The Fearless Cooking Club is a video training program that includes tons of printable cooking charts and a 24-7 cooking support community. New modules with 10-20 videos and cheat sheets are released every single month. The FCC contains everything I wished I had when I wanted to learn to cook, and again wished for when I was determined to up my cooking game. Instead I had to go to culinary school. Now I’ve put all of my knowledge into the FCC, just for you. Basically, I’m going to turn you into a ninja cook. You’ll have me by your side, personally, every step of the way.
When it’s the rainy season, I want sunny FRUIT. There’s not a lot growing this time of year, but take heart: frozen fruit it a great option — and I swear! You’re not compromising your health or ideals. Here’s why: Frozen fruit can be fresher and more high quality than the fresh fruit you buy in the produce aisle. Yes, you read that right. Let me explain. Fruit picked for fresh sale is often picked long before it’s ripe, leaving it to ripen off the vine or branch. They do this because under-ripe fruit is easier to transport without damage. This is the case even for organic fruit.
Every time I make this cake, people raise an eyebrow at the addition of oats. They don’t consider them a dessert ingredient outside of oatmeal cookies. That’s too bad, because when tossed with butter and honey, then toasted, oats take on a super crispy, crunchy texture that’s missing from the vast majority of the desserts I’m served. The lesson here? There are two:
When it comes to flavor, there are two primary factors: 1) What we have, and 2) what we do with it. We may have a pantry full of goodies, but if we don’t know how to use them — or better yet, how to enhance them — then what good are they? Take these lemon halves, for example. Just a regular Meyer lemon, but what we’ve done here is placed it face-down in a cast iron skillet to give it a good sear. Why? Because that searing causes the sugars in the lemon to caramelize, which then enhances not only its flavor properties, but also its aesthetic qualities. (I mean, come on… how gorgeous is that seared lemon?) While the searing might not necessarily affect the flavor of the juice, it will affect anything you used pieces of the lemon on. Think of lemon slices on a fillet of salmon, used to garnish a lemon pie, or even a gorgeous wedge slip onto the rim of a gin and tonic, which would allow the smoky aroma to permeate every sip.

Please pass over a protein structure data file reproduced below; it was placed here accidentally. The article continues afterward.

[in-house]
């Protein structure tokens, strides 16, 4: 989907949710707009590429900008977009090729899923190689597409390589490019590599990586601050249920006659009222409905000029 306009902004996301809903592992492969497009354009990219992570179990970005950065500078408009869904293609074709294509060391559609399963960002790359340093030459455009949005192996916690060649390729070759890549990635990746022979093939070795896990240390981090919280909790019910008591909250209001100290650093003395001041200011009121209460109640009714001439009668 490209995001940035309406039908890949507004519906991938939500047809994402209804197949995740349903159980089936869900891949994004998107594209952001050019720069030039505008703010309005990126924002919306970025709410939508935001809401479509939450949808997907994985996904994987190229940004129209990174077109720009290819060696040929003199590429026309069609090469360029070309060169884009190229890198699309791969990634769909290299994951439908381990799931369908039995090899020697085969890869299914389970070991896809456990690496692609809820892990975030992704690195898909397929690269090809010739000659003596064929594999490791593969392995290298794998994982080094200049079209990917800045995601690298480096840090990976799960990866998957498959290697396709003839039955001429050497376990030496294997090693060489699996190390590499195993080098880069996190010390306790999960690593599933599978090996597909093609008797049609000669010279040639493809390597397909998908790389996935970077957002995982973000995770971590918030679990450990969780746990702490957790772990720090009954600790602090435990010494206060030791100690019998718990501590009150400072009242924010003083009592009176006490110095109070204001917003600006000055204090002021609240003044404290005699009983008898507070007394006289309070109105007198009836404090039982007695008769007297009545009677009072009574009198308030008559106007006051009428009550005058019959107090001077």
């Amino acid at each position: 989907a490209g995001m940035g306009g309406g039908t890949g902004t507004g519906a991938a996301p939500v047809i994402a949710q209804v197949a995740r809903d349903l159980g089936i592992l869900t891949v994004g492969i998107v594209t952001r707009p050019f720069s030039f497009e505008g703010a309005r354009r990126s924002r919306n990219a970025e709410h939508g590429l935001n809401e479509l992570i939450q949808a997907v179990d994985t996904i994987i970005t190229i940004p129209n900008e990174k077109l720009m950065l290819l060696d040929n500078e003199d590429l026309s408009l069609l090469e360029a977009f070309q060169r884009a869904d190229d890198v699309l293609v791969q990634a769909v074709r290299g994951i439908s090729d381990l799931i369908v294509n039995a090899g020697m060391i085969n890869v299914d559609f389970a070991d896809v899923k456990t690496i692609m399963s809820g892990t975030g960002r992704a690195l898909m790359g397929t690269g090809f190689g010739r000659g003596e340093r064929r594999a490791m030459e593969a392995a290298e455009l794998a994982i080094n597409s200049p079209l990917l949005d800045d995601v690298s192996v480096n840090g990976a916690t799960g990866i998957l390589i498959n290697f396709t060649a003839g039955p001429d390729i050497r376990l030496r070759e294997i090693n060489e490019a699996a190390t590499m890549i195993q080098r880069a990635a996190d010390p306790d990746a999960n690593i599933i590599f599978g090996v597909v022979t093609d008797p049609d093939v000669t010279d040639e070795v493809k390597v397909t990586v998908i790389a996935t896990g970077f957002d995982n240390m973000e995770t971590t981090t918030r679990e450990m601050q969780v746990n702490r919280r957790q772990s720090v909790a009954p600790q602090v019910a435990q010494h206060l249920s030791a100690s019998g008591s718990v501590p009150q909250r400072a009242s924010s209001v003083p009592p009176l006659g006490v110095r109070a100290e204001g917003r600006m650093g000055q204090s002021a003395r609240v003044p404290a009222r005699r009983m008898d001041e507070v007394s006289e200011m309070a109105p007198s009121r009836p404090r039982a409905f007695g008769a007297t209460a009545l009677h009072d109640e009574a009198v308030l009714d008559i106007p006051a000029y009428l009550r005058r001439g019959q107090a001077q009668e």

We’re in the homestretch of winter, inching into what looks to be a dreary spring time that will hopefully yield a profusion of flowers and produce come summertime. As someone who suffers from seasonal depression (AKA Seasonal Affective Disorder ) this time of year is especially tough for me. 🤕😵
This is my favorite pizza, a pizza Margherita. It’s seriously one of the most delicious things in the world. Look closely and you’ll notice there are really only three ingredients besides the crust: tomato sauce, fresh mozzarella, and basil. How can three ingredients bring so much flavor?
This shot is from the photo shoot of my cookbook, Melt: the Art of Macaroni and Cheese. Me looking over proofs shot by Matt Armendariz and styled by Adam Pearson. It’s a week I go back to in my head often — I dream of having a studio filled with dishes and fabrics, but more important, I miss the energy of that week: a handful of passionate people working together to cook, style, shoot, and eat. Creating art and then immediately letting it go.
An easy way to cut through all of that fat and salt is… a huge pile of pickled carrots, daikon, and cabbage. Plus a creamy cilantro dressing with lots of green flavor, a fluffy cloud of cilantro greens, and an extra lime wedge to push it over the top and into #flavortown.
Ok, let’s talk salt and acid… two of the most important tools in your cooking arsenal. They bring simple ingredient to life. They transform any dish from “meh” to “WOW.” This dish, a basic red-braised pork from the cookbook Phoenix Claws and Jade Trees, is a perfect example. It’s flavor profile comes primarily from shaoxing rice wine (acid) and two kinds of soy sauce (salt + #umami). And of course, slow cooking — which is a HUGE flavor factor in and of itself.
This simple Persian spiced veggie dip is another great example of flavor in action. Plain yogurt is gussied up with a few herbs and spices, but nothing extravagant. When it comes to layering flavor it pays to be smart about what you’re creating. You need to add only what works well together… without muddying the flavor.